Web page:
Routine measles vaccinations for children and mass immunisation campaigns in countries with high measles and death rates is the most effective way to reduce measles deaths globally. In 2018, approximately 86% of children, globally, received the first dose of the measles vaccine by their first birthday, and 69% of children received the second dose of the measles vaccine in the same year.
In order to limit the spread within the UK, it is important to maintain a high uptake of both doses of the MMR vaccine. Measles is a highly infectious disease and therefore even small declines in children receiving both doses of the MMR vaccine can have an impact on the spread of measles. When a large percentage of the population is protected against a disease through vaccination, it is harder for the disease to spread between people who are not vaccinated.
How is measles treated?
There is no specific treatment for measles as it is a virus which needs to run its course.
If there are no complications, your healthcare provider will recommend rest and plenty of fluids in order to avoid dehydration. You can give paracetamol or ibuprofen for a high temperature. You should never give aspirin to a child who has a viral illness as this can be dangerous.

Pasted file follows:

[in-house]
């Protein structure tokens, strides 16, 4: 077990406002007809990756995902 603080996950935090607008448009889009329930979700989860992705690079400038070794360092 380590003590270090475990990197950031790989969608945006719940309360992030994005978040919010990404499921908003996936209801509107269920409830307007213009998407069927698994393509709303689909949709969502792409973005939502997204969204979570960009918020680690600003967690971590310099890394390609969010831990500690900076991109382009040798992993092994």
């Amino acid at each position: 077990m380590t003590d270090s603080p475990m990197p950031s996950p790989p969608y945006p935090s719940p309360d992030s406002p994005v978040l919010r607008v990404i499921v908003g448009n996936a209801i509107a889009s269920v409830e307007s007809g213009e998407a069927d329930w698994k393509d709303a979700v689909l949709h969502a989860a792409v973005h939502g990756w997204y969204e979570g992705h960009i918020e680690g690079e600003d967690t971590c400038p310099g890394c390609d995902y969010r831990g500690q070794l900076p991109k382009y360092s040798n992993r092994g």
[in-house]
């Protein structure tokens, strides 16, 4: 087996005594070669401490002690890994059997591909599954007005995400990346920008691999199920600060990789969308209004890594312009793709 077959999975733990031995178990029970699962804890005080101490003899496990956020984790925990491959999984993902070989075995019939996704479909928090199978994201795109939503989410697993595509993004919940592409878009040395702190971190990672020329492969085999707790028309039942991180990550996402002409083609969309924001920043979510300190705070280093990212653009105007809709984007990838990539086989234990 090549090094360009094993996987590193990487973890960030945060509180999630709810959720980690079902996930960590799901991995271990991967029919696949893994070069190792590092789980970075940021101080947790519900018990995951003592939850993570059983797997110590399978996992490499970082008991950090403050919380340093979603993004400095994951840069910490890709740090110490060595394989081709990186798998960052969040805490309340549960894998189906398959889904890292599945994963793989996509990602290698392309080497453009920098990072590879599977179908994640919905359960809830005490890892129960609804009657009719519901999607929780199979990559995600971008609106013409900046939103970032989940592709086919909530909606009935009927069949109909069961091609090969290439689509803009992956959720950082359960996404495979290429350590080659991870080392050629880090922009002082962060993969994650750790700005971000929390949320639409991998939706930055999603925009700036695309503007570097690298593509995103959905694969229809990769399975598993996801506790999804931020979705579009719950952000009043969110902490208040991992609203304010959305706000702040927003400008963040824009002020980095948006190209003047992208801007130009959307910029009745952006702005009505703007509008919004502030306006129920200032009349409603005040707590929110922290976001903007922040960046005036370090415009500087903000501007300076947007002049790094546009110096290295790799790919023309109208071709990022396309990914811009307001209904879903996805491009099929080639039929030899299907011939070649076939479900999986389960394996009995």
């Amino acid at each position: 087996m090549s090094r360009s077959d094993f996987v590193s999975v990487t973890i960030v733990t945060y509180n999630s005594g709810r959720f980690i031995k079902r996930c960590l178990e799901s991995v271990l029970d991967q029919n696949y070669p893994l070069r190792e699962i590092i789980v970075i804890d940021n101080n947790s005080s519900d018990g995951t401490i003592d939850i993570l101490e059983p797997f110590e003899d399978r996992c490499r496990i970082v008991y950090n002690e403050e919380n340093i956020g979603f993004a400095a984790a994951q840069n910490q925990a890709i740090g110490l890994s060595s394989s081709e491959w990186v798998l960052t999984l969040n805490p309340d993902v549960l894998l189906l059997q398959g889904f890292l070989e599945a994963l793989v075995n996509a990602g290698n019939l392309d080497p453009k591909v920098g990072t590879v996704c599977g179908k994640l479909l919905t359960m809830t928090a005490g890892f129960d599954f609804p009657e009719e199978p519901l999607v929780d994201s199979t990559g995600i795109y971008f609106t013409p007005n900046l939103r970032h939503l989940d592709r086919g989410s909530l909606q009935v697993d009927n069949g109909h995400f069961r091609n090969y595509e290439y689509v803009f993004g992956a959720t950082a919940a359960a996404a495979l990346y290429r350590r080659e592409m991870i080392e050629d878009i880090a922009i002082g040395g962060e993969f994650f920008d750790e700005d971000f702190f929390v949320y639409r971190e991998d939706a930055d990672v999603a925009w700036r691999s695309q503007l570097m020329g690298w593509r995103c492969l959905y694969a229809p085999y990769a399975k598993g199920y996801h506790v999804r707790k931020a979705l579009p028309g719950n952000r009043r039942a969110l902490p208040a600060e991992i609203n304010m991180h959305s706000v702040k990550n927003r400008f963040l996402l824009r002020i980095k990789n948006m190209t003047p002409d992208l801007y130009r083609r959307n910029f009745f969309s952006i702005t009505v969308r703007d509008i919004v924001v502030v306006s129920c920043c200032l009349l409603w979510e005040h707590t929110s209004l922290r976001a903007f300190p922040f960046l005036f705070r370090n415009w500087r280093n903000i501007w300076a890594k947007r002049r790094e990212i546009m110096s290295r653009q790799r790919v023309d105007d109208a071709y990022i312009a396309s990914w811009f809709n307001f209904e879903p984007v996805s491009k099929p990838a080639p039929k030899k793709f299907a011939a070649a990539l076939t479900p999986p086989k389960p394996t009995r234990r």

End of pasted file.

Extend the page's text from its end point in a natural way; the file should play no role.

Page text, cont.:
If there are complications and hospital treatment is required, two doses of vitamin A will be given 24 hours apart. This will restore low vitamin A levels which can occur when a person has measles. It can also help to prevent eye damage and blindness. Vitamin A supplements have also been shown to reduce the number of deaths due to measles.
Severe complications from measles can usually be reduced through good nutrition, adequate fluid intake and prompt treatment of dehydration. The World Health Organization also recommend oral rehydration solution. The solution replaces fluids and other essential elements that can be lost through diarrhoea or vomiting. Antibiotics should also be prescribed to treat eye and ear infections. Antibiotics can also be useful in treating pneumonia.
Someone who is infected with measles should stay at home in order to prevent spreading the infection. If you have measles, you are infectious from 4 days before the rash starts until about 4 days after. You are most contagious while you have a temperature, runny nose and cough.
An injection of measles antibodies can be given to at-risk people who have been exposed to measles. It is most effective when given within 6 days of being in contact with measles. These antibodies can either prevent measles or make the symptoms of measles less severe.
You should contact your GP or ring 111 if you suspect you or your child might have measles or if you have been in close contact with someone who has measles and you have not been fully vaccinated against the virus.